founded many Christian communities
in Asia Minor and along the Aegean
St. Paul:
Apostle to the Gentiles
• Between 40 and 100 CE Paul wrote
down letters to Christian communities
and other disciples are believed to have
written down Jesus’ sayings. These
form the Gospels of Jesus life and
teachings, the basis of the New
• At first Romans paid little attention to the
spread of Christianity,
• Then the political order saw it as harmful
to public order and morals since the
Christians would not worship Roman
• Roman persecutions had begun under
Nero who blamed them for a fire that
burned much of Rome.
Triumph of Christianity
• Persecution forced Christianity to
become more organized.
• Bishops controlled Christian
• A distinction arose between the clergy
and the laity.
• Reasons for growth of Christianity
It was a more personal religion.
It was familiar in its offer of immortality.
It fulfilled the human need to belong.
It was attractive to the poor and powerless.
A Change in Imperial
• Emperors in the third century
began new waves of persecution.
• Diocletian was the last.
• Then, Constantine became the
first Christian emperor
– Edict of Milan officially sanctioned
tolerating Christianity
• Then under Theodosius the
Great, Christianity became the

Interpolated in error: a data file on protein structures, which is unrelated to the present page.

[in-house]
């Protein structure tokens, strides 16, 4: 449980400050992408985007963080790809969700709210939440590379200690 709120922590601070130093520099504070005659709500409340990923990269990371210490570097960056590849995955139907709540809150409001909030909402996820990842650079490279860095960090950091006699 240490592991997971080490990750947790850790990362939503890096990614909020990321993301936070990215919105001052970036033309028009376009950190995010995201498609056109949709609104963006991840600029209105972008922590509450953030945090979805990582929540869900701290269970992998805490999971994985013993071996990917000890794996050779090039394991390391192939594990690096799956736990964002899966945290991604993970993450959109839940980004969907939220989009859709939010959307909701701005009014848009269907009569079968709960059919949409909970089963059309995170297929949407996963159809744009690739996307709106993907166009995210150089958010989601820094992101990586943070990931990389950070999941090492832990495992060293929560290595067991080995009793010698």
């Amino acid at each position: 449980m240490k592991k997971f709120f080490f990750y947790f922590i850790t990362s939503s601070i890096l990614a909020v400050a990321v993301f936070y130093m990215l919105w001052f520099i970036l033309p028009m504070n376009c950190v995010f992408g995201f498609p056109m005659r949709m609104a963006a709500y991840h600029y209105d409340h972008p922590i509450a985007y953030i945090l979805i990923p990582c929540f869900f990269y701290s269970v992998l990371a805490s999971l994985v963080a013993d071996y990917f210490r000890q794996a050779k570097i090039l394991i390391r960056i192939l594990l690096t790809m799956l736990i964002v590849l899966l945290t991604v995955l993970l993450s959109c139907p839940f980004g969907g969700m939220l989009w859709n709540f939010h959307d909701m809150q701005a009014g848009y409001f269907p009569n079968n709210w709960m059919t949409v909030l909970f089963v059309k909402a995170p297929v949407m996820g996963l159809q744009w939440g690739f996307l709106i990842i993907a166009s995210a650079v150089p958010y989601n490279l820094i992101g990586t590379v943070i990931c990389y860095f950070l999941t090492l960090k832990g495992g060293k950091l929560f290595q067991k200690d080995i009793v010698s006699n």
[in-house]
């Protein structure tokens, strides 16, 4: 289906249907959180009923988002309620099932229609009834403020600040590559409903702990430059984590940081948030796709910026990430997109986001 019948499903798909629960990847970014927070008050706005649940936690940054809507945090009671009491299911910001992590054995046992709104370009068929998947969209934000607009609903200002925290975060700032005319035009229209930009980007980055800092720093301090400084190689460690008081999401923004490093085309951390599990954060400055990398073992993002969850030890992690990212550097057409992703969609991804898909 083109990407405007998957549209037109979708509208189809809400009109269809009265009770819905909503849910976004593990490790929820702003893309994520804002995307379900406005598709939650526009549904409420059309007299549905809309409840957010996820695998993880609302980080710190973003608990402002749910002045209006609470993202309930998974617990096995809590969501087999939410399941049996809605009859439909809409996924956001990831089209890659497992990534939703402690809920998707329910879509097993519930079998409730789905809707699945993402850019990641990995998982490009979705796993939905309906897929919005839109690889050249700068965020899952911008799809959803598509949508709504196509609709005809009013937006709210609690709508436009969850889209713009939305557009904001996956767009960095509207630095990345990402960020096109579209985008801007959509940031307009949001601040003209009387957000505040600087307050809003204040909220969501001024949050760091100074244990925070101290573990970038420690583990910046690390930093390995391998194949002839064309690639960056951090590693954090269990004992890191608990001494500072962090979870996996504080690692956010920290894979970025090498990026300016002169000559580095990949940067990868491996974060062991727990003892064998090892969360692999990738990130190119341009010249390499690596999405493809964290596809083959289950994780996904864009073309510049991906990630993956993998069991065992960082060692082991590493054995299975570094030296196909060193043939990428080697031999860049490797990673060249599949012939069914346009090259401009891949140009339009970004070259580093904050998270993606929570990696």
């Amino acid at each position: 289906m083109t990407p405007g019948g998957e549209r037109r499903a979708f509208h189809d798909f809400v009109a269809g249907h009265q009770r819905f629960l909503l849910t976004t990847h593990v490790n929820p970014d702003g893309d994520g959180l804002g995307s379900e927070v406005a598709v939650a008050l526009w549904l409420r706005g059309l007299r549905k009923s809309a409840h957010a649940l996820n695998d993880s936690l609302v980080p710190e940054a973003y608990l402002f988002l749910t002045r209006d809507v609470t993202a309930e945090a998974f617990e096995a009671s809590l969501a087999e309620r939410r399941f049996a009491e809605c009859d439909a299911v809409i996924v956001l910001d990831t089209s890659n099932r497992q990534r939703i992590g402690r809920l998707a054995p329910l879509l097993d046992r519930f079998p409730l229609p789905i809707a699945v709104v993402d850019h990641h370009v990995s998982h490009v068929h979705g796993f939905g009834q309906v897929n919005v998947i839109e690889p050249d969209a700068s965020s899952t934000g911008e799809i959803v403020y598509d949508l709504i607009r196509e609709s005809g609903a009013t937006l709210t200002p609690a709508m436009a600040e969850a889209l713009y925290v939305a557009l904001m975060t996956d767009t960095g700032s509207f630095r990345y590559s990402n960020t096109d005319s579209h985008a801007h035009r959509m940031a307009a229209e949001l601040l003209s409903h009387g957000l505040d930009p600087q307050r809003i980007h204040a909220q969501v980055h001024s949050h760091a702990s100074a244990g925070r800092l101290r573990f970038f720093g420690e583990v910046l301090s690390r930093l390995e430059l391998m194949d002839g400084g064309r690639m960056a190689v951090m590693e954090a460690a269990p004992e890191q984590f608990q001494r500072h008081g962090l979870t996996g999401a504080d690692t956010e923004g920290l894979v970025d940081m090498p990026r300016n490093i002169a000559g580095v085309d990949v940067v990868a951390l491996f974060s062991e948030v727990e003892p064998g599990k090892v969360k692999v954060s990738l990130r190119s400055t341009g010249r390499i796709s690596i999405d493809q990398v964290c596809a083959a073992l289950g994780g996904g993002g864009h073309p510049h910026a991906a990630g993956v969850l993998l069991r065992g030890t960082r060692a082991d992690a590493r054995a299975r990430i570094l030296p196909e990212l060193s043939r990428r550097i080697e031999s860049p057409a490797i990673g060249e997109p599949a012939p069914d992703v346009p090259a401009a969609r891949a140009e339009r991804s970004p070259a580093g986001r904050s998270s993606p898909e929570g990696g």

official state religion.
The Spread of Christianity
Imperial Roman Road System
Art, Architecture and
• Art – Romans developed a taste for Greek art.
Greek statues adorned their cities and homes.
• Architecture – innovated a dome, arch and
vault. They built roads, bridges, and
• Literature - high point during Age of Augustus
– Virgil – famous poet who wrote the Aeneid.
– Horace – famous poet; his satires poke fun at
weaknesses, follies and vices of the human race.
– Livy – wrote History of Rome. He traced the history
of Rome from its inception to 9 BCE. Accentuated
moral lessons. Not always accurate.
Roman Family
• The family was headed by the
paterfamilias- the dominant male.
• The household included the
paterfamilias, the wife, sons and their
wives and children, unmarried
daughters, and slaves.
• Romans raised their children at home.
• All upper-class children learned to
• Teachers were often Greek slaves.
Family Life
• Boys learned reading, writing, moral
principles, family values, law and
physical training.
• Males ended their childhood at 16 with
a special ceremony-the trade in of the
purple-edge toga for the white toga.
• Romans believed in the weakness of
women so they were required to have
male guardians.
• The Paterfamilias also arranged the
marriage of his daughters.
More Family Stuff
• Legal minimum age for girls to
marry was 12, but 14 was more
• For boys 14.
• Divorce was introduced in the third
century CE and was easy for
either sex to obtain.
By the second century CE
the paterfamilias could not
• sell his children into slavery or have them put
to death.
• Women increasingly were not required to
have a male guardian.
• Upper-class women could own, sell, and
inherit property.
• Roman wives were never segregated from
their men in the home
• Outside the home, women could attend the
races, the theater, and events in the
– Seating was segregated.
• Women could not participate in politics.
• No people relied on slavery as much as the
– Before the third century BCE, even a small Roman
farmer would have one or two slaves.
• War captives had been brought to Italy as
• Greeks were prized as tutors, musicians,
doctors and artists.
• Slaves worked in ships, kept house, waited
tables, were personal servants and made